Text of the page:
• Circadian rhythm hinges on sleep habits, impacting our control of our hormones. 5

  • Nighttime sleep primes inflammatory signaling while lost sleep results in daytime inflammation. When sleep loss extends to four or more days inflammation becomes dysregulated. 5

Meditation - Calms both body and mind - stimulating a parasympathetic response. Ultimately generating a Relaxation Response.


Possible Forms of Meditation:

This is a very individualized element, below are some ideas, finding something that works for you is key.

  • Yoga.

  • Breathing exercises.

  • Progressive muscle relaxation.

  • Guided imagery.

  • Repetitive mantra’s / prayer.


Relaxation Response Creates:

  • Decreased metabolism.

  • Slower heart rate.

  • Muscle relaxation.

  • Lowered blood pressure.

Environmental Detox:


Are environmental factors of our modern world affecting our mental health?


In addition to stress, diet, and lifestyle, environmental toxins have been discovered to further generate the inflammatory response.


Much of these toxins come from our environment and are difficult to avoid - pollution for example.


Toxic exposure is not new, however the toxic load experienced today is higher than it’s ever been - pesticides, heavy metals, medications, hygiene products, plastics, food and water contamination, cookware, and food additives to name a few.


The largest exposure comes from self-care products where we do have control over.

What Are Signs of Toxic Overload?

  • Systemic inflammation.

  • Brain fog, memory problems, depression, and anxiety.

  • Fatigue.

  • Obesity.

  • Infertility.

  • Chronic pain.

  • Estrogen dominance and other hormonal imbalances.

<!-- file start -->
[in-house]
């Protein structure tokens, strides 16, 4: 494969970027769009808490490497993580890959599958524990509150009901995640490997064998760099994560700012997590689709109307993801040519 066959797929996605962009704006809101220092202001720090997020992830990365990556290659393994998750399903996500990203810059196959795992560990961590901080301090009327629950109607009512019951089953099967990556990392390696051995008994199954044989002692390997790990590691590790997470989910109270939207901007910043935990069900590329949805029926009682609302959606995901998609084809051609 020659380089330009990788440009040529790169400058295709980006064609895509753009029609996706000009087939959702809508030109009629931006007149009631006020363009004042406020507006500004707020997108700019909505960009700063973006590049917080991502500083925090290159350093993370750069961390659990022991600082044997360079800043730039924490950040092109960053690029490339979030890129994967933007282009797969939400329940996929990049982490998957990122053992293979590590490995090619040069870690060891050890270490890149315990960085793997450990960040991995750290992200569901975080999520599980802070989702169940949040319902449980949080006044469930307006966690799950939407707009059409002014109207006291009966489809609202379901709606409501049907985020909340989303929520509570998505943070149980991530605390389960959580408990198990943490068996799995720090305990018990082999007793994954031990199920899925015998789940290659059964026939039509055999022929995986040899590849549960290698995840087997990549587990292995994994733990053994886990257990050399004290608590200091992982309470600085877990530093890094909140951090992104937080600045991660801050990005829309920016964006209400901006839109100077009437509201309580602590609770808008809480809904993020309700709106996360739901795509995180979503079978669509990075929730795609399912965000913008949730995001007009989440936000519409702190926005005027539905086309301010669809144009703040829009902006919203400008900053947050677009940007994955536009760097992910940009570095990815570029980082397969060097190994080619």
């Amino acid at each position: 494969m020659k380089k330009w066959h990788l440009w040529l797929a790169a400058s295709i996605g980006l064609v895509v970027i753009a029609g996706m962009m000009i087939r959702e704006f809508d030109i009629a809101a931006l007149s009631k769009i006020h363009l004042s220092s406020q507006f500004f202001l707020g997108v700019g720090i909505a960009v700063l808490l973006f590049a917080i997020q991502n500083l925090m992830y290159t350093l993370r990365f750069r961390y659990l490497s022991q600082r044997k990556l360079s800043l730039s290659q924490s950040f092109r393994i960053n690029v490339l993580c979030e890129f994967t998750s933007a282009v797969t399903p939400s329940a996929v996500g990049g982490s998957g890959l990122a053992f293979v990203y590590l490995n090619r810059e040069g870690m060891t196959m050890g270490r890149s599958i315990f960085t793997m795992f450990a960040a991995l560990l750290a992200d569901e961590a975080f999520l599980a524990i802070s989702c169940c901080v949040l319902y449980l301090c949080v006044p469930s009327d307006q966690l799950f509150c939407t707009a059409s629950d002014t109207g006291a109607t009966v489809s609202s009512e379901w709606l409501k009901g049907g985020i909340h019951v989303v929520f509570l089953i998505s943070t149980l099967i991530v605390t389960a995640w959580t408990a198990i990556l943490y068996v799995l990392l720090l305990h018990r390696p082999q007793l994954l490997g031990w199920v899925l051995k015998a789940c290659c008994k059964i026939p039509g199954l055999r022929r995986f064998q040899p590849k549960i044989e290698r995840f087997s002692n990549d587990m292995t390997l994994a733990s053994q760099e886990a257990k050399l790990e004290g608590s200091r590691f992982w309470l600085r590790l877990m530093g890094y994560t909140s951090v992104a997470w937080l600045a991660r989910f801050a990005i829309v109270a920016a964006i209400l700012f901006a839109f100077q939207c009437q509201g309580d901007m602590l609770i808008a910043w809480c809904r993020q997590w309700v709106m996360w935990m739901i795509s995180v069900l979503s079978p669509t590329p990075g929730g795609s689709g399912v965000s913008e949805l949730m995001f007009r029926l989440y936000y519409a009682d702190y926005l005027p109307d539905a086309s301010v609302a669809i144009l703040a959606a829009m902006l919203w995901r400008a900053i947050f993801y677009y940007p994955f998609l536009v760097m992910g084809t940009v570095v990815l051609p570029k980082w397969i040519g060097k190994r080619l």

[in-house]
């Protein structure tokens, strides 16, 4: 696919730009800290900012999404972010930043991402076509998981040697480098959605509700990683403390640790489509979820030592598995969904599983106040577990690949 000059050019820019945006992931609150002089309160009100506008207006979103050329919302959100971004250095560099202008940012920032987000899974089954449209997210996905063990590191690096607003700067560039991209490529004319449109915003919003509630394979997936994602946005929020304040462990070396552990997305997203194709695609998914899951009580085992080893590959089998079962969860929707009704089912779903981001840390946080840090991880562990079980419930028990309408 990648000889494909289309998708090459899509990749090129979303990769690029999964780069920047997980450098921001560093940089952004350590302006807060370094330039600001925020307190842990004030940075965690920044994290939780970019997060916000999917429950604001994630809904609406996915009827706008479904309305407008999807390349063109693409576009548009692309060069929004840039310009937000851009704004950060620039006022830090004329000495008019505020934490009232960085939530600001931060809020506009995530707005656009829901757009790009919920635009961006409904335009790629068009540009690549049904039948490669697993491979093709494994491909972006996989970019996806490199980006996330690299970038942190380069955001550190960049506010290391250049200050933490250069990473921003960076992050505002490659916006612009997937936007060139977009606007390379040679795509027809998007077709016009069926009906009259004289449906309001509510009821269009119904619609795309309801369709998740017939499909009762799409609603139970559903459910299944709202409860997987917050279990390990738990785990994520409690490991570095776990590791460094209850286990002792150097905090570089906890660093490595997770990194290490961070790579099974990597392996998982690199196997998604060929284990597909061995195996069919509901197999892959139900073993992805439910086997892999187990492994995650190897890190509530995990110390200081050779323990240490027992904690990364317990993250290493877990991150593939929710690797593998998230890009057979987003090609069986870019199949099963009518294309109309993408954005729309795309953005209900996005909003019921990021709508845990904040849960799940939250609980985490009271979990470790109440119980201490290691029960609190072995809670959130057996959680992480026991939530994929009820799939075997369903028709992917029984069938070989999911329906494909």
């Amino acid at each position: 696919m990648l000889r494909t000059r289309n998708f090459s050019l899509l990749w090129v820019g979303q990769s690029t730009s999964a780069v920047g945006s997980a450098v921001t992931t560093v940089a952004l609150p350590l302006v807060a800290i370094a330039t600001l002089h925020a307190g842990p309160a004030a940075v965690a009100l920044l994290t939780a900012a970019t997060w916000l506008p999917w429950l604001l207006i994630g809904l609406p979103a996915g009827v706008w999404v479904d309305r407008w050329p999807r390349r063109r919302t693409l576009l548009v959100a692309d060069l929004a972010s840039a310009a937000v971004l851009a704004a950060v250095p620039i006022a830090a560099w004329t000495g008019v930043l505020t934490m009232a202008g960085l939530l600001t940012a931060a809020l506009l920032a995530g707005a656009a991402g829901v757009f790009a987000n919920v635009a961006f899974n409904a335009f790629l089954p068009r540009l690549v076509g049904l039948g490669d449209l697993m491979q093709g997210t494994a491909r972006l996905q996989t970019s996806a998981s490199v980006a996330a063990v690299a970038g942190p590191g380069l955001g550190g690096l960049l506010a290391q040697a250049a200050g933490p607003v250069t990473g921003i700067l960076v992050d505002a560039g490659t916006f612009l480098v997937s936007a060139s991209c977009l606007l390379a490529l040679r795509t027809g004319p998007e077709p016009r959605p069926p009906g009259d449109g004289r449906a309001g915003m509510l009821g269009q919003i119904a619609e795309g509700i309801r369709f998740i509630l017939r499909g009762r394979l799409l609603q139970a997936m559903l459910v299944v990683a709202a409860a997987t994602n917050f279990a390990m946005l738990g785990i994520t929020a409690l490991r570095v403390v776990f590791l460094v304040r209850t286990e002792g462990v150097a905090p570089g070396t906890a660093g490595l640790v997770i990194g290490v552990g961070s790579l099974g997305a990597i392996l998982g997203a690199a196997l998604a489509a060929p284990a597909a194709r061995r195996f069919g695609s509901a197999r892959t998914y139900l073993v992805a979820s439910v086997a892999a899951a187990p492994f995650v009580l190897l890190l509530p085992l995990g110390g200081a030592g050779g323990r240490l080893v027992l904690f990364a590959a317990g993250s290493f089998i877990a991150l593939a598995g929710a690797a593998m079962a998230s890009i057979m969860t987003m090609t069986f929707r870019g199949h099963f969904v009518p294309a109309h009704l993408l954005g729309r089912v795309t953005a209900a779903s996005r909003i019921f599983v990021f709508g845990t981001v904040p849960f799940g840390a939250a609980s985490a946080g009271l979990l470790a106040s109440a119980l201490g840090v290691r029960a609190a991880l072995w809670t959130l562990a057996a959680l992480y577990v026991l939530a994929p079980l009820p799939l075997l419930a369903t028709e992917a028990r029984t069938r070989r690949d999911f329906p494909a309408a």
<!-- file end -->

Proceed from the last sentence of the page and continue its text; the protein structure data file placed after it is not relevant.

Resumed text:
• Immune dysfunction.


The key to preventing toxic overload is reducing the toxic burden, while at the same time enhancing the body’s ability to detox - complete avoidance in the world we live in is impossible.


Listed below are some links to resources that will help guide you in making some environmental detox changes in your life:


Environmental World Groups - EWG - www.ewg.org


Healthy Home Economist - www.thehealthyhomeeconomist.com


During the past four months we have uncovered that the approach of “curing the brain” is not the answer. But, rather approach mental health disorders and mental fitness in general from the approach of the whole-body’s ecosystem. Realizing that symptoms are our body’s way of communicating chronic imbalances, dysregulation, and deficiencies and that mental health conditions are most often the byproduct of something deeper. When symptoms are addressed, symptoms are most likely resolved.


When properly supported our body’s ability to heal itself can allow us to not only feel good physically, but mentally as well. And isn’t that what we all want? When we have both - we are then able to pursue a purposeful life. Everyone is unique and there is no one size fits all approach. If you or someone you care about is suffering from mental health conditions, unresolved health symptomolgy's, in addiction recovery and would like to create change by means of a personalized holistic approach to their health please contact me at kvargo@mindfulnutritionforlife.com.


Working together we will combine a whole-body practice; not to replace therapy, counseling, or other treatments, but enhance the optimal outcome through nutritional support and lifestyle medicine.


References:

  1. Rodriguez E. The Five Health Benefits of Homemade Bone Broth. Natural News.com. May 15, 2019. Accessed December 2021. https://naturalnews.com/2019-05-15-the-5-health-benefits-of-homemade-bone-broth.html#.

  2. Muscaritoli M. The Impact of Nutrients on Mental Health and Well-being: Insights from the Literature. Frontiers in Nutrition. 2021. https://doi.org/10.3389/fnut.2021.656290.

  3. Guszkowska M. Effects of exercise on anxiety, depression and mood. Psychiatr Pol. 2004; vol 38(4): 611-20. https://pubmed.ncbi.nlm.nih.gov/15518309/.

  4. Blackwelder A, Hoskins M, Huber L. Effect of Inadequate Sleep on Frequent Mental Distress. Preventing Chronic Disease. 2021; 18: 200573. http://dx.doi.org/10.5888/pcd18.200573.

  5. Brogan K, Loberg K. A Mind of Your Own. Thorsons. 2016.



21 views0 comments

Comments


bottom of page